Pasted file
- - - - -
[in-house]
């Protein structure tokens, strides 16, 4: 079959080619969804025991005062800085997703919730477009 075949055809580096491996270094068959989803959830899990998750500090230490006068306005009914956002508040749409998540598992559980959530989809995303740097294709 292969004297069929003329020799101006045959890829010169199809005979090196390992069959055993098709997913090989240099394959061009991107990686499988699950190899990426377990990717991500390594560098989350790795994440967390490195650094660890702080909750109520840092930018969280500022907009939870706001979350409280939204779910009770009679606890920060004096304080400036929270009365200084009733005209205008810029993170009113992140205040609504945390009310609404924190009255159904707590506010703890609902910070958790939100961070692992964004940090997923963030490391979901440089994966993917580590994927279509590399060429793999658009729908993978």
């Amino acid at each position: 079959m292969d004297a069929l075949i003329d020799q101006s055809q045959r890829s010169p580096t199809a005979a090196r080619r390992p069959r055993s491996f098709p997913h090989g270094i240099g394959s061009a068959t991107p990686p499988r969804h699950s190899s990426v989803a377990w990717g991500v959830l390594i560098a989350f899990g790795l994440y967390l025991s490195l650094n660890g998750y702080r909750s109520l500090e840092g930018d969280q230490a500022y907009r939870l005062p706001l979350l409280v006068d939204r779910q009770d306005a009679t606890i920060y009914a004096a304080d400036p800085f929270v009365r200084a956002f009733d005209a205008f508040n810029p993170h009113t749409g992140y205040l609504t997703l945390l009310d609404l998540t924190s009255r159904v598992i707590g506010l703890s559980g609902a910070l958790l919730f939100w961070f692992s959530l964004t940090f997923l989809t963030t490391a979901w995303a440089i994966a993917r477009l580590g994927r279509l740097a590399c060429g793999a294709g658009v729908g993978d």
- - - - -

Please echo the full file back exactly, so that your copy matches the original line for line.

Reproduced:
[in-house]
């Protein structure tokens, strides 16, 4: 079959080619969804025991005062800085997703919730477009 075949055809580096491996270094068959989803959830899990998750500090230490006068306005009914956002508040749409998540598992559980959530989809995303740097294709 292969004297069929003329020799101006045959890829010169199809005979090196390992069959055993098709997913090989240099394959061009991107990686499988699950190899990426377990990717991500390594560098989350790795994440967390490195650094660890702080909750109520840092930018969280500022907009939870706001979350409280939204779910009770009679606890920060004096304080400036929270009365200084009733005209205008810029993170009113992140205040609504945390009310609404924190009255159904707590506010703890609902910070958790939100961070692992964004940090997923963030490391979901440089994966993917580590994927279509590399060429793999658009729908993978």
């Amino acid at each position: 079959m292969d004297a069929l075949i003329d020799q101006s055809q045959r890829s010169p580096t199809a005979a090196r080619r390992p069959r055993s491996f098709p997913h090989g270094i240099g394959s061009a068959t991107p990686p499988r969804h699950s190899s990426v989803a377990w990717g991500v959830l390594i560098a989350f899990g790795l994440y967390l025991s490195l650094n660890g998750y702080r909750s109520l500090e840092g930018d969280q230490a500022y907009r939870l005062p706001l979350l409280v006068d939204r779910q009770d306005a009679t606890i920060y009914a004096a304080d400036p800085f929270v009365r200084a956002f009733d005209a205008f508040n810029p993170h009113t749409g992140y205040l609504t997703l945390l009310d609404l998540t924190s009255r159904v598992i707590g506010l703890s559980g609902a910070l958790l919730f939100w961070f692992s959530l964004t940090f997923l989809t963030t490391a979901w995303a440089i994966a993917r477009l580590g994927r279509l740097a590399c060429g793999a294709g658009v729908g993978d």